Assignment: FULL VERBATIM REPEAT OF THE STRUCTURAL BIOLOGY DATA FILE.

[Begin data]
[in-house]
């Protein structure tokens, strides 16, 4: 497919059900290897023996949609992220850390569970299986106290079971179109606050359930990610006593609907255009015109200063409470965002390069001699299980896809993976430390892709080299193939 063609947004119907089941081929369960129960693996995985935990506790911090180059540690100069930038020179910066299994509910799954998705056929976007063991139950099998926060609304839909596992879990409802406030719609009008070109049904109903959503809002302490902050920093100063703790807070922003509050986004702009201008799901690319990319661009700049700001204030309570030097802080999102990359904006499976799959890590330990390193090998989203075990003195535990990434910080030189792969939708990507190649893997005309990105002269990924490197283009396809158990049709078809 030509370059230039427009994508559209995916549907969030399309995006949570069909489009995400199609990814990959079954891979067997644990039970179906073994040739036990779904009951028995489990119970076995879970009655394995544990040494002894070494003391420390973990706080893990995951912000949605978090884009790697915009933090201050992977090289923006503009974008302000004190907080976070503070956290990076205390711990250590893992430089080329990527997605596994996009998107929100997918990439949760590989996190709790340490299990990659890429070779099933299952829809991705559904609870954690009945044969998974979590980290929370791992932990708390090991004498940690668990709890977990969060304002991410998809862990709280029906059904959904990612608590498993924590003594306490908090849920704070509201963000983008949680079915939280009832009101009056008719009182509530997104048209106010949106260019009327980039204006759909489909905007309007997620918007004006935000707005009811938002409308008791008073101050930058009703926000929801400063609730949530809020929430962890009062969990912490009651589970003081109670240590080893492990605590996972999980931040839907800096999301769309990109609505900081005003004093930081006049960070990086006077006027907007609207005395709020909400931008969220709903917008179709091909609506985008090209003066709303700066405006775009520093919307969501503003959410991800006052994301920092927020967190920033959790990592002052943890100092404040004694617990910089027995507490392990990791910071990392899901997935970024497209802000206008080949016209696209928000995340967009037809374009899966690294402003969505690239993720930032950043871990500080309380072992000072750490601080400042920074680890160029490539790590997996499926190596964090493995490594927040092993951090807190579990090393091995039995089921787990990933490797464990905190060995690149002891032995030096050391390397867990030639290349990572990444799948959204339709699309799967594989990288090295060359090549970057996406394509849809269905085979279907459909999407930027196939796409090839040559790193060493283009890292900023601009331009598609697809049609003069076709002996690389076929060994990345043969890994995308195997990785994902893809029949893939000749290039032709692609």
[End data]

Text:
[in-house]
């Protein structure tokens, strides 16, 4: 497919059900290897023996949609992220850390569970299986106290079971179109606050359930990610006593609907255009015109200063409470965002390069001699299980896809993976430390892709080299193939 063609947004119907089941081929369960129960693996995985935990506790911090180059540690100069930038020179910066299994509910799954998705056929976007063991139950099998926060609304839909596992879990409802406030719609009008070109049904109903959503809002302490902050920093100063703790807070922003509050986004702009201008799901690319990319661009700049700001204030309570030097802080999102990359904006499976799959890590330990390193090998989203075990003195535990990434910080030189792969939708990507190649893997005309990105002269990924490197283009396809158990049709078809 030509370059230039427009994508559209995916549907969030399309995006949570069909489009995400199609990814990959079954891979067997644990039970179906073994040739036990779904009951028995489990119970076995879970009655394995544990040494002894070494003391420390973990706080893990995951912000949605978090884009790697915009933090201050992977090289923006503009974008302000004190907080976070503070956290990076205390711990250590893992430089080329990527997605596994996009998107929100997918990439949760590989996190709790340490299990990659890429070779099933299952829809991705559904609870954690009945044969998974979590980290929370791992932990708390090991004498940690668990709890977990969060304002991410998809862990709280029906059904959904990612608590498993924590003594306490908090849920704070509201963000983008949680079915939280009832009101009056008719009182509530997104048209106010949106260019009327980039204006759909489909905007309007997620918007004006935000707005009811938002409308008791008073101050930058009703926000929801400063609730949530809020929430962890009062969990912490009651589970003081109670240590080893492990605590996972999980931040839907800096999301769309990109609505900081005003004093930081006049960070990086006077006027907007609207005395709020909400931008969220709903917008179709091909609506985008090209003066709303700066405006775009520093919307969501503003959410991800006052994301920092927020967190920033959790990592002052943890100092404040004694617990910089027995507490392990990791910071990392899901997935970024497209802000206008080949016209696209928000995340967009037809374009899966690294402003969505690239993720930032950043871990500080309380072992000072750490601080400042920074680890160029490539790590997996499926190596964090493995490594927040092993951090807190579990090393091995039995089921787990990933490797464990905190060995690149002891032995030096050391390397867990030639290349990572990444799948959204339709699309799967594989990288090295060359090549970057996406394509849809269905085979279907459909999407930027196939796409090839040559790193060493283009890292900023601009331009598609697809049609003069076709002996690389076929060994990345043969890994995308195997990785994902893809029949893939000749290039032709692609």